Do You Know World’s Top 10 Public Intellectuals are Muslims!
Public intellectuals have a pivotal role to play in shaping the social narratives and influencing the public opinions regardless of their field of expertise, profession or occupation. In a social setup, proliferated with dissident points of view, such figures remain highly objective and endeavor to address the societal issues while speaking for the voiceless, the vulnerable and the marginalized. Compiling ranking lists is always fraught with risks as such hierarchical nominations are bound to generate a fair amount of debate. However, quite recently, a survey was conducted, spanning almost a month, to choose the top public intellectuals. The results churned out in the survey were quite unanimous as the top 10 public intellectuals of the world turned out to be all Muslims.
1 – Fethullah GulenReligious Preacher – Turkey
Currently in the midst of a self-imposed exile in the United States since 1999, Gulen is a famous Turkish scholar and the founder of the Gulen movement. His followers in Turkey and all over the globe number in millions. Despite undergoing the exile, Gulen is still believed to enjoy a considerable amount of clout in the Turkish politics. He is a proponent of a life guided by modern principles of Islam. Fethullah Gulen was pronounced as one of the most important Muslim figures in 2008 by the Economist.
2 – Muhammad YunusSocial Entrepreneur – Bangladesh
Winner of the Nobel Peace Prize in the year 2006 and the founder of the Grameen Bank, Yunus is a banker and an economist and is considered a pioneer of the concepts of microfinance. Yunus started off by lending $27 to 42 poor women which led into the realization of one of the biggest microcredit institutions in the world. With branches in over 100 countries, Grameen Bank has loaned almost $7 billion to about 7 million poor, 97 per cent of which are women. The recovery and repayment rate of these loans is a staggering 98 per cent.
3 – Youssef al-QaradawiTheologian – Egypt
Writer of more than 120 books, Chairman of the International Union of Muslim Scholars, host of the program Shariah and Life on Al Jazeera with an estimated audience of 60 million worldwide and the man behind IslamOnline, Qaradawi is considered one of the most influential scholars in the modern day world. Considered the spiritual leader of the Muslim Brotherhood, Al-Qaradawi’s views have ignited numerous controversies in the West.
4 – Orhan PamukNovelist – Turkey
Turkey’s first Nobel laureate and the country’s best-selling writer with over eleven million books sold in more than sixty languages, Orhan is currently teaching writing and comparative literature at the Columbia University. In 2011, Pamuk was sued over his statement regarding the Armenian genocide during the Ottoman Empire. His writings mainly encompass Turkey’s relationship with religion, democracy and modernity.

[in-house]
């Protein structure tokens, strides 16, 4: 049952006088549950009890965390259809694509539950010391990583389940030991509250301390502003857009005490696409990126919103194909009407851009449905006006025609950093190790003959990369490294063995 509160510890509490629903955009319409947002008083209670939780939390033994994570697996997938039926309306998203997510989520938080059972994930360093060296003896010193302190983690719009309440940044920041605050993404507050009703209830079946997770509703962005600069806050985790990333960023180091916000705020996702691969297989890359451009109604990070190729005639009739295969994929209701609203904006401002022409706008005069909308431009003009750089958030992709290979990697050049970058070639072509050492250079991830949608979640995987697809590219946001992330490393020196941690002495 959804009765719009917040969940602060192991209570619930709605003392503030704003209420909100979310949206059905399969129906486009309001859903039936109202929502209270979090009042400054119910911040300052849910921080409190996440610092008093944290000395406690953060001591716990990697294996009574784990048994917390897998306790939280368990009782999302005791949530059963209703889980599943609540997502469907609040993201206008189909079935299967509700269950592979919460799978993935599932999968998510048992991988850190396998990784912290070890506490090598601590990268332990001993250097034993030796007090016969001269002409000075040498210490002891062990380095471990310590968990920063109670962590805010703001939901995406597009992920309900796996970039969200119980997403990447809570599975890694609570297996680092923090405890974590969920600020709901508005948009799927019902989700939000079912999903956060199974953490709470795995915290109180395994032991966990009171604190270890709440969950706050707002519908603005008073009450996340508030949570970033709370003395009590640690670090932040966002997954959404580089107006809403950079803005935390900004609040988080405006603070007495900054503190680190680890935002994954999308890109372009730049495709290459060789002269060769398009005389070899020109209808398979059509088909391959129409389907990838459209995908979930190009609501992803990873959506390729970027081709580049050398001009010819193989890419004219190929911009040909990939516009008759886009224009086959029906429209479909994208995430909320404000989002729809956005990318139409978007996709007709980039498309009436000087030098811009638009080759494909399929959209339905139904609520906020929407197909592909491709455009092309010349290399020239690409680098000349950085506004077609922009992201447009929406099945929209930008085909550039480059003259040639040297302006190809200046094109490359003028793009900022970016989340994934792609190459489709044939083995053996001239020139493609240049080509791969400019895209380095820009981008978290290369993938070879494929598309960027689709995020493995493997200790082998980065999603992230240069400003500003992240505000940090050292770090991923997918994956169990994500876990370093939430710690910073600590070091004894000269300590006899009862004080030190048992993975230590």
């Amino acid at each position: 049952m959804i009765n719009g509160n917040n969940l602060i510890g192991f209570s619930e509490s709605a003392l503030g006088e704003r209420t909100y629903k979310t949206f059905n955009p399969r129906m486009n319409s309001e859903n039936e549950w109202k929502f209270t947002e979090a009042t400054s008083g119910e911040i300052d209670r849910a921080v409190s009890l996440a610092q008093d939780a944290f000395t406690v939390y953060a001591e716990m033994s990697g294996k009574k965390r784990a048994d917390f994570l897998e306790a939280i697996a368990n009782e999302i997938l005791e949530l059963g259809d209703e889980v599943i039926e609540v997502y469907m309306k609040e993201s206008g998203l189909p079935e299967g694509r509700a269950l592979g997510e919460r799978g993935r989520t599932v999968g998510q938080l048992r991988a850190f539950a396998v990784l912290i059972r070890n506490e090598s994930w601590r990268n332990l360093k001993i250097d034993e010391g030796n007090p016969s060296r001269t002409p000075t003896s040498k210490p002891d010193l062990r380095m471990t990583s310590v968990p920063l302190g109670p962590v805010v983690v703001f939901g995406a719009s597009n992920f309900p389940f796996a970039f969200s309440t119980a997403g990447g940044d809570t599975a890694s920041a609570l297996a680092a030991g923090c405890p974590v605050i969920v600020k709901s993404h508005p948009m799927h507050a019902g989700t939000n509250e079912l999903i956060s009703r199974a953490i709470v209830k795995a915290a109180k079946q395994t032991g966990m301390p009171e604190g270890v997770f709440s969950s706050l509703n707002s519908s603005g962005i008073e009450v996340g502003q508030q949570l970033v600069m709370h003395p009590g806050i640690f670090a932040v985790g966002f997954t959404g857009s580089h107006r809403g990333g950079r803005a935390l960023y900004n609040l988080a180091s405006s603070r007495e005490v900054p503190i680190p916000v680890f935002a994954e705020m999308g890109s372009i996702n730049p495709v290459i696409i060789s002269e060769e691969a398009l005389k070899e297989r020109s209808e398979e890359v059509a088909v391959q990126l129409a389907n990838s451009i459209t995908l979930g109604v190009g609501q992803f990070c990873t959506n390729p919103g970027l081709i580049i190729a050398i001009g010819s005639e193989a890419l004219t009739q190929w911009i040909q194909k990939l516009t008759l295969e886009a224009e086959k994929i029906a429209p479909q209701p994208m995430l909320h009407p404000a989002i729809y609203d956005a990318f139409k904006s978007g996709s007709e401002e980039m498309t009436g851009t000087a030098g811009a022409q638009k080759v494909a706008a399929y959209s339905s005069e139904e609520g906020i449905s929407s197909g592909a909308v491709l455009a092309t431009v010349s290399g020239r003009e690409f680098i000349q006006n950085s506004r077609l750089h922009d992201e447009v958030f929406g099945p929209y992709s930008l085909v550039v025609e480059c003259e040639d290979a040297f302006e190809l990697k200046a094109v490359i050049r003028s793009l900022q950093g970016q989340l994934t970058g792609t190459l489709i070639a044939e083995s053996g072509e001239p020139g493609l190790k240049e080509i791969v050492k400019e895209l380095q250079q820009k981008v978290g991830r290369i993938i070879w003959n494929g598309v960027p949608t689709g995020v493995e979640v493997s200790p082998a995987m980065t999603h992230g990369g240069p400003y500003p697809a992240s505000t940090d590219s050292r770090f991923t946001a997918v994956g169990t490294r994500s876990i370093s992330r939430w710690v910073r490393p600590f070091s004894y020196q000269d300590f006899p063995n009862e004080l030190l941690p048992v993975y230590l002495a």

5 – Aitzaz AhsanLawyer – Pakistan
Activist and constitutional-theorist, Aitzaz Ahsan served as the the President of the Supreme Court Bar Association and was the leading figure in the Lawyer’s Movement that vociferously demanded the reinstatement of the Chief Justice of Pakistan after being dismissed by the President in the year 2007. He is one of the country’s most prominent politicians who had a key role to play in the restoration of an independent judiciary and democracy in Pakistan.
6 – Amr KhaledTelevangelist – Egypt
Described as the world’s most influential and famous Muslim television preacher by the New York Times Magazine in 2006 and also chosen as the world’s 100 most influential people by the Time Magazine in 2007, Amr Khalid’s model, “life makers,” encourages Muslims to implement action plans for transforming their lives and communities through Islam. He blends messages of cultural integration and hard work with lessons on how to lead a moderate Islamic life.
7 – Abdolkarim SoroushReformer, Thinker – Iran
Soroush is the most influential figure in the religious intellectual movement in Iran and is associated with University of Maryland, Harvard, Princeton, Yale and Columbia for the Study of Islam in the Modern World. He is named by Time magazine as one of the world’s 100 most influential people in 2005 and by Prospect magazine as one of the most influential intellectuals in the world in 2008.
8 – Tariq RamadanPhilosopher, Writer – Switzerland
A professor Contemporary Islamic Studies at the University of Oxford and also linked to universities in Qatar, Morocco and Malaysia, Ramadan was elected in 2004 by the TIme Magazine as one of the 100 most influential people in the world and also as one of the top 100 global thinkers by Foreign Policy Magazine. He is considered an advocate of for Muslim integration in Europe and claims to bridge the cultural and religious clash between the Islam and the West.
9 – Mahmood MamdaniAnthropologist – Uganda
Professor of Anthropology at the Columbia University, Mamdani is strong proponent of the idea that modern terrorism is a by-product of the privatization of violence in the final years of cold war. He was born in Uganda to Asian parents but was ousted from the country in 1972. His essays have been published in the London Review of Books, among other journals.
10 – Shirin EbadiHuman Rights Activist – Iran
Iran’s first female judge under the shah, Ebadi founded a pioneering law practice after she was thrown off the bench by Iran’s clerical rulers. Ebadi was awarded the Nobel Peace Prize for her efforts for democracy and human rights in 2003. In 2004, she was listed as one of the 100 most powerful women in the world and has also been included in a the 100 most influential women of all time.